Risk Of Blood Parrots W/green Terror?

  1. Sassonic

    Sassonic New Member Member

    Well I have 2 BP's and a Green Terror in a 65G tank... I'm really attached to one of my BP's he's really an incredible fish, very smart, always watching me, and he's very entertaining. I got the Green Terror as a juvenile; I'm starting to like him and now he's getting bigger and stronger, but still not nearly the size of my BP's, so he will used to always being "smaller" than the BP's (if that means anything). There seems to be a good success rate keeping BP's with GT's, but I'm considering re-homing the GT because he could be a risk to my BP in the coming years...

    Does anyone have an opinion on this? My BP's have both proven to be tough, they can actually fight and hold their own, but there's still the dangling fins that could be badly injured by a GT. Does anyone think my BP's safety is a "sure bet?" My tank has plants, caves, 65G tall, and I may also have some dither fish or smaller African Cichlids in there too. Picture of the tank below, the stock has changed but you can see the BP's on the left and the GT is in the center on the bottom.

    au3eiN7yWw2.jpg
     
  2. Ed204

    Ed204 Fishlore VIP Member

    Honestly, I think that Green Terrors are better off kept alone or with fish with similar temperament. IMO, A single GT male should bet kept in a 85 gallon tank because they grow to a large size.

    Honestly, Once your GT matures and grows to a bigger size it can destroy the BP's whenever it feels like it. BP's have deformed mouths so they don't have that big of a defense against that GT.

    What's your complete stocking?
     
  3. chromedome52

    chromedome52 Fishlore VIP Member

    Looking at the photo, I see far worse problems down the road than the BP and GT. To tell the truth, given the size of the tank, if only the BP and GT were in there with the denisonii, you'd probably be all right. But there are juvenile Malawians in there that are known to get highly aggressive at sexual maturity, and I believe I see a Frontosa? That's a Tanganyikan fish that will get too big for that tank, period. So I will recommend that you watch the tank closely and remove any fish that starts to get overly aggressive. It may happen quickly and without warning, so it is possible you will lose a fish or two to aggression. The GT may be one of these, as it is not competitive with Mbuna or OB Peacocks.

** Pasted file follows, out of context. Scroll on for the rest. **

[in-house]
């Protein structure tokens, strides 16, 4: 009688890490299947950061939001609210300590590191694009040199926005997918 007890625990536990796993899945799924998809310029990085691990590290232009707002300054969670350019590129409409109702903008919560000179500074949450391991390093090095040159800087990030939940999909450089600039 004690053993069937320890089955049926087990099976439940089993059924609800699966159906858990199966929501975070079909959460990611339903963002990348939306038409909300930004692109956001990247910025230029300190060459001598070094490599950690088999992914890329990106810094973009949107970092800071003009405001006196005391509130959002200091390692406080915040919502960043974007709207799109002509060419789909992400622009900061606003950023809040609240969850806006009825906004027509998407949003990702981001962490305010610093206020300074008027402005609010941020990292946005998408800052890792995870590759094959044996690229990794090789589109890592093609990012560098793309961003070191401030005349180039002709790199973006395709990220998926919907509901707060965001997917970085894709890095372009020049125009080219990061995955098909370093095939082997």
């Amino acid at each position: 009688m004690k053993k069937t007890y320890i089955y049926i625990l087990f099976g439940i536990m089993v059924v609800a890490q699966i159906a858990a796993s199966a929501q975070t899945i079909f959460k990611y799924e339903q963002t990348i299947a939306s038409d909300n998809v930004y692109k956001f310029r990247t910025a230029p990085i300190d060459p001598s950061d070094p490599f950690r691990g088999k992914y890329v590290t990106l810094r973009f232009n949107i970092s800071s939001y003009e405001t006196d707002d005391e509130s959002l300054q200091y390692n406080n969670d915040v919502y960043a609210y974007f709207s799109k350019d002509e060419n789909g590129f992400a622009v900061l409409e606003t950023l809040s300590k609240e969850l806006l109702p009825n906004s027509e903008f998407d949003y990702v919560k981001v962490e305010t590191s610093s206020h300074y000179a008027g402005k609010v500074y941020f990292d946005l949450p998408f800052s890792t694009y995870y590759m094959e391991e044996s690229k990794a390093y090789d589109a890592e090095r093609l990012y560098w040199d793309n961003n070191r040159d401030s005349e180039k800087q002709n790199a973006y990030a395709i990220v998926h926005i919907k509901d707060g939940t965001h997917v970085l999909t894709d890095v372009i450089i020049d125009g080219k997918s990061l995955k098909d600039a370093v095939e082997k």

4. f

    fishboy345 New Member Member

    BP are not amazing at defending themselves, and imo I would only have 2 or maybe 3 of them in a tank that size, without the other cichlids. I would recommend either getting a much bigger tank (125g+) or rehoming most of the cichlids as once they get older there will be too much aggression between cichlids. best of luck
     
  5. OP
    OP
    Sassonic

    Sassonic New Member Member

    Thanks guys. I'm re-homing the Africans to a 135G which is currently cycling. I'm going to keep the BP's alone in the 65. I'm giving the GT back to the store, and there is no Frontosa in there, it's a Treto.
     
  6. chromedome52

    chromedome52 Fishlore VIP Member

    In the photo I thought it looked like a juvie Frontosa. A single Tretocephalus is a hundred times worse than all the Mbuna combined. One of the most aggressive Lamps I've ever seen. They don't even like each other!
     
  7. OP
    OP
    Sassonic

    Sassonic New Member Member

    I've heard that but my Treto is totally chill. He doesn't start any conflicts, the only thing I've seen him do is expand his face sideways and make a mean face if a fish bothers him. He really keeps to himself. He's about a year old, not particularly large at all, maybe 3 inches, and actually he's a candidate to stay in the tank w/the BP's at the moment. I guess it's "hit and miss" with some fish personalities.